Pakistan’s healthcare system | Pakistan Today

Pakistan’s healthcare system

Healthcare system of Pakistan consists of private and public sector. The private sector serves nearly 70% of the population and 30% by the public sector. As per Pakistan constitution provision of health is the responsibility of provincial governments except in federally administered areas. Pakistan’s total health expenditures amounted to 3.9 per cent of gross domestic product (GDP) in 2005, and per capita health expenditures were 49.

The government provided 24.4 per cent of total health expenditures, with the remainder being entirely private, out of pocket expenses. Millennium Development Goals are eight international development goals that all 192 United Nations member states and at least 23 international organisations have agreed to achieve by the year 2015.

Healthcare system of Pakistan especially primary healthcare is facing numerous problems.

Decentralisation present an opportunity to bring in fundamental changes in primary healthcare to make it more efficient and effective to the masses. A goal of reforms in primary healthcare sector is to restructure the non-efficient system by developing from federal to district level. Healthcare system includes building blocks such as leadership, service delivery, technology, health workforce, healthcare finance and research. To achieve access coverage and quality services monitoring and evaluation plays an important role.

Anila GM


Take the responsibility

Poverty is a curse. We all know that Pakistan is a developing country. Most of our population is living their lives under the worst circumstances. According to some reports more than 40% of the population of Pakistan lives below the poverty line, which means that 4 out of 10 Pakistanis are living in acute poverty.

There are multiple factors behind this grave situation. Pakistan is facing multiple economic challenges, a constantly growing population, high illiteracy, and a lack of job opportunities. A large number of educated and talented youth from different regions of Pakistan want to bring some real positive change in the country, but their financial and social circumstances restrict them.

The government cannot afford to do everything, especially when it’s already in an economic crunch. Social sector organisations like Akhuwat are doing a really good job by granting interest-free loans to economically challenged parts of the population who have the potential to become valuable to the society.

I believe that we can replicate the Akhuwat model at the individual level. If we really want to play our role in building society, each of us can take the responsibility of providing for one, two, or three people and help them grow economically rather than just cursing the government all the time. Together we can change the fate of Pakistan.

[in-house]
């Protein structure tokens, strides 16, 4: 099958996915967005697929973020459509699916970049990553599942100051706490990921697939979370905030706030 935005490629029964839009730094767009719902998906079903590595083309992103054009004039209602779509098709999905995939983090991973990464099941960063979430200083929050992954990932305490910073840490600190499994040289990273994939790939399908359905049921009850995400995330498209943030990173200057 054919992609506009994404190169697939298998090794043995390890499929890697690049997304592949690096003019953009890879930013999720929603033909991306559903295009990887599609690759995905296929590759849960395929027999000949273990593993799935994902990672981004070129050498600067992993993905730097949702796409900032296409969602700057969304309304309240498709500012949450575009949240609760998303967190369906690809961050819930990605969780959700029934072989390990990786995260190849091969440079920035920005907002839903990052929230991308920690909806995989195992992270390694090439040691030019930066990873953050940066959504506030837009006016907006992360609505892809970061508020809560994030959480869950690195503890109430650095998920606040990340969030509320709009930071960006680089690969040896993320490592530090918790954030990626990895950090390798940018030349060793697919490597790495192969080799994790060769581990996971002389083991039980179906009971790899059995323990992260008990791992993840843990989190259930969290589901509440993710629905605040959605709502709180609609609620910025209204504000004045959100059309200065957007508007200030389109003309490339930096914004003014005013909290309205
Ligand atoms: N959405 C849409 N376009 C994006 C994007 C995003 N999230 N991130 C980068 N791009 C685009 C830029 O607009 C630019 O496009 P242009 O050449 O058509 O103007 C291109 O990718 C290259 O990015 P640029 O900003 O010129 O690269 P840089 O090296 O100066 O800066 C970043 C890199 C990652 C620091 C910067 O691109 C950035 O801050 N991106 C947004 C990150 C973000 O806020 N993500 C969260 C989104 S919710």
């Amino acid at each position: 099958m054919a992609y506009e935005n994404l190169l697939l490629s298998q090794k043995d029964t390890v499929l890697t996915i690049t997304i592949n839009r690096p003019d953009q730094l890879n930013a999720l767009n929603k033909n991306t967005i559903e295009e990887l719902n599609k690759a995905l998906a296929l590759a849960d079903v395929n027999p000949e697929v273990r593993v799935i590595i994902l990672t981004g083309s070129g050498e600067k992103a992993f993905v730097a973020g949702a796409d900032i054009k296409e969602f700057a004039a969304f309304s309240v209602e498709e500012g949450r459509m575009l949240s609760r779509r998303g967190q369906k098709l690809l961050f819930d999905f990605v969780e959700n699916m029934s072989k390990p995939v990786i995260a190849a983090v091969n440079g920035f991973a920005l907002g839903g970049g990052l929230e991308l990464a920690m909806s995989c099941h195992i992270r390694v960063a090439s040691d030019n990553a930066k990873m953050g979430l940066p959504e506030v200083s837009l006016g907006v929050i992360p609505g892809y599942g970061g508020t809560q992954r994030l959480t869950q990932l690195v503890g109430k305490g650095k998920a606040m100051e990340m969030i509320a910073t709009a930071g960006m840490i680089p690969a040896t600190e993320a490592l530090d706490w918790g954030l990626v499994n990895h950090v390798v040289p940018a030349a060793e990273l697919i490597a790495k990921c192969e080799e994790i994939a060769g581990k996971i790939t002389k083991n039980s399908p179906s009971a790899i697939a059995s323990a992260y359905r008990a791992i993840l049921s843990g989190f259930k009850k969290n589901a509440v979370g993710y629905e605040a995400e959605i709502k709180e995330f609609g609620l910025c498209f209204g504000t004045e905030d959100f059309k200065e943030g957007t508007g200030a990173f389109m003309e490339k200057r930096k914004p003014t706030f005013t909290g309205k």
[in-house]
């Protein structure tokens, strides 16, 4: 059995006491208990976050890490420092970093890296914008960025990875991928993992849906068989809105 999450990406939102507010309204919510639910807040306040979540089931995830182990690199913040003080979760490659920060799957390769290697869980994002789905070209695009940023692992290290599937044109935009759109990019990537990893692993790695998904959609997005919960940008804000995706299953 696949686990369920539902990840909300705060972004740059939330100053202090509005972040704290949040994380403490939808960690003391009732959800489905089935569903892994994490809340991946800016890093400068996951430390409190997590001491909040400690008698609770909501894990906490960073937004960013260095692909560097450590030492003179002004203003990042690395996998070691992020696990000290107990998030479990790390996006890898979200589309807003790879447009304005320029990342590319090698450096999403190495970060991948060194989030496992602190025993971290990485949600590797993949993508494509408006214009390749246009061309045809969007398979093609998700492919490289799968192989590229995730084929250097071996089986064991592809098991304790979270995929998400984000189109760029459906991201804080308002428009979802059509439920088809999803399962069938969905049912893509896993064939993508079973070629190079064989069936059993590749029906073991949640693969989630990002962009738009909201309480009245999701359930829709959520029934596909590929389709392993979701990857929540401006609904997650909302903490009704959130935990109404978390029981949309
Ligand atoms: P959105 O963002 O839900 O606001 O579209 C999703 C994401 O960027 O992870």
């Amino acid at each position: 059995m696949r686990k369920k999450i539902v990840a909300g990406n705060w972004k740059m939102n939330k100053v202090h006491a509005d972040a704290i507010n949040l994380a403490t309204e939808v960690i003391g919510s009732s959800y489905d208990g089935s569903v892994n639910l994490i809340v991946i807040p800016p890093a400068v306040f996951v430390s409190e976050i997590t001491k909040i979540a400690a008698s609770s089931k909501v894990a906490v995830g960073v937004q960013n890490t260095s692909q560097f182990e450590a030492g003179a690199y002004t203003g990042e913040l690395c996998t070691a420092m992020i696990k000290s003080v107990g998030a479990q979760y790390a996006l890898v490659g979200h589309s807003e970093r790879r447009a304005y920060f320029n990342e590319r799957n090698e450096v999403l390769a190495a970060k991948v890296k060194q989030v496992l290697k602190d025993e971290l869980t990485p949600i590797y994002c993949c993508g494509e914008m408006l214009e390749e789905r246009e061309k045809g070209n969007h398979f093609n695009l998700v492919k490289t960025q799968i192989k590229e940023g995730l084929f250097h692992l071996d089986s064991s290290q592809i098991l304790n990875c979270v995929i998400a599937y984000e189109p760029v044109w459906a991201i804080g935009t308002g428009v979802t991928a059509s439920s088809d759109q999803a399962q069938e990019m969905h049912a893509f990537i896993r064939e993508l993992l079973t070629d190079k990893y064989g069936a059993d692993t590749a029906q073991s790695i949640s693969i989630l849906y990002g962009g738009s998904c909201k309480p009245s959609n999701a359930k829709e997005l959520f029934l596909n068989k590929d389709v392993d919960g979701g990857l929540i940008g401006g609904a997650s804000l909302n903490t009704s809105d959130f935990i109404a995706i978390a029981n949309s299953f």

Mohsin Ali


Cinema of Pakistan

During the early 1970s, Pakistan was the world’s fourth largest producer of feature films. However, between 1977 and 2007, the film industry of Pakistan went into decline due to Islamization, strengthening of censorship laws, and an overall lack of quality. Throughout the 1980s and 1990s, the film industry went through several periods of ups and downs, a reflection of its dependency on state funding and incentives. By 2000, the film industry in Lahore had collapsed and saw a gradual shift of Pakistani actors, actresses, producers and filmmakers from Lahore to Karachi. By 2007, the wounds of Pakistan’s collapsed film industry began to heal and Karachi cemented itself as the center of Pakistani cinema. This was the time new generation producers stepped into the industry with short films with quality story lines, and new technology led to an explosion of alternative form of Pakistani cinema.

It is unfortunate that Pakistani society has always remained short of adequate funds for quality film-making even though our country is teeming with immense talent and God-gifted aptitude. Currently, Lollywood film industry hardly produces three or four movies a year which are often funded by giant media groups like Geo and ARY. Presence of media training institutes and media studies is a prerequisite for development and growth of our film industry sector. Government should play a vital role in the revival of Pakistani cinema by providing funds to the film sector and encouraging and directing the promising institutes of our country to give gross weightage to media studies. Consequently, the process would be a thriving measure in generating skilled future directors and producers with innovative ideas and diversify the field of Pakistani cinema. The people of Pakistan have undoubtedly developed a taste for viewing Indian movies up till now and to counter this trend, our film industry should endeavor

to carefully alter and efficiently entice the public’s eye and interests by producing quality movies. The estimated market size and growth of indian film industry is about to hit 3.7 billion US dollars by F.Y. 2022. It is mine and every Pakistani citizen’s heartfelt desire that our film industry multiplies in its production of watch-worthy, entertaining movies and continues to pick up a profitable and prosperous pace for a successful way forward. The bottom line of my opinion is that via mutual efforts of government and concerned institutes, our industry may flourish and the undue attraction towards the Bollywood industry diminishes, assenting the image of Pakistani cinema at large.

Aamnah Mansoor